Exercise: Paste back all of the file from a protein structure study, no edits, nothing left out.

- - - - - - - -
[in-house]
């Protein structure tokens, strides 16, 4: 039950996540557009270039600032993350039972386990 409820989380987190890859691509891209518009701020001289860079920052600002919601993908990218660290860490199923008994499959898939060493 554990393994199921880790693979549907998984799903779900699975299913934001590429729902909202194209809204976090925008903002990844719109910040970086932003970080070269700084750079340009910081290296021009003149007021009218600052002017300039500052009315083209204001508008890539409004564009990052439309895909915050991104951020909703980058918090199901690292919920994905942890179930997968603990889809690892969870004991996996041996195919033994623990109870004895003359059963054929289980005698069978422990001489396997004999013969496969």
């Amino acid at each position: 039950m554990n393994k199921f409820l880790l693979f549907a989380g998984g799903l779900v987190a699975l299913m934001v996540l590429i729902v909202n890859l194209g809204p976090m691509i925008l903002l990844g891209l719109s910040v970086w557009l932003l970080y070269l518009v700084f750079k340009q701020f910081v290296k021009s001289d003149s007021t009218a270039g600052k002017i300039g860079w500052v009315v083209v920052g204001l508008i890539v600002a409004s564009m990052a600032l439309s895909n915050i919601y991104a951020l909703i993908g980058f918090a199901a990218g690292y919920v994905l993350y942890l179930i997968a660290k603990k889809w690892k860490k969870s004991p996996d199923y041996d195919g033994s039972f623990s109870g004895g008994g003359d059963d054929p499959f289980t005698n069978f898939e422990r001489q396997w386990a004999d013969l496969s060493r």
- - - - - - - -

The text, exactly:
[in-house]
């Protein structure tokens, strides 16, 4: 039950996540557009270039600032993350039972386990 409820989380987190890859691509891209518009701020001289860079920052600002919601993908990218660290860490199923008994499959898939060493 554990393994199921880790693979549907998984799903779900699975299913934001590429729902909202194209809204976090925008903002990844719109910040970086932003970080070269700084750079340009910081290296021009003149007021009218600052002017300039500052009315083209204001508008890539409004564009990052439309895909915050991104951020909703980058918090199901690292919920994905942890179930997968603990889809690892969870004991996996041996195919033994623990109870004895003359059963054929289980005698069978422990001489396997004999013969496969």
């Amino acid at each position: 039950m554990n393994k199921f409820l880790l693979f549907a989380g998984g799903l779900v987190a699975l299913m934001v996540l590429i729902v909202n890859l194209g809204p976090m691509i925008l903002l990844g891209l719109s910040v970086w557009l932003l970080y070269l518009v700084f750079k340009q701020f910081v290296k021009s001289d003149s007021t009218a270039g600052k002017i300039g860079w500052v009315v083209v920052g204001l508008i890539v600002a409004s564009m990052a600032l439309s895909n915050i919601y991104a951020l909703i993908g980058f918090a199901a990218g690292y919920v994905l993350y942890l179930i997968a660290k603990k889809w690892k860490k969870s004991p996996d199923y041996d195919g033994s039972f623990s109870g004895g008994g003359d059963d054929p499959f289980t005698n069978f898939e422990r001489q396997w386990a004999d013969l496969s060493r």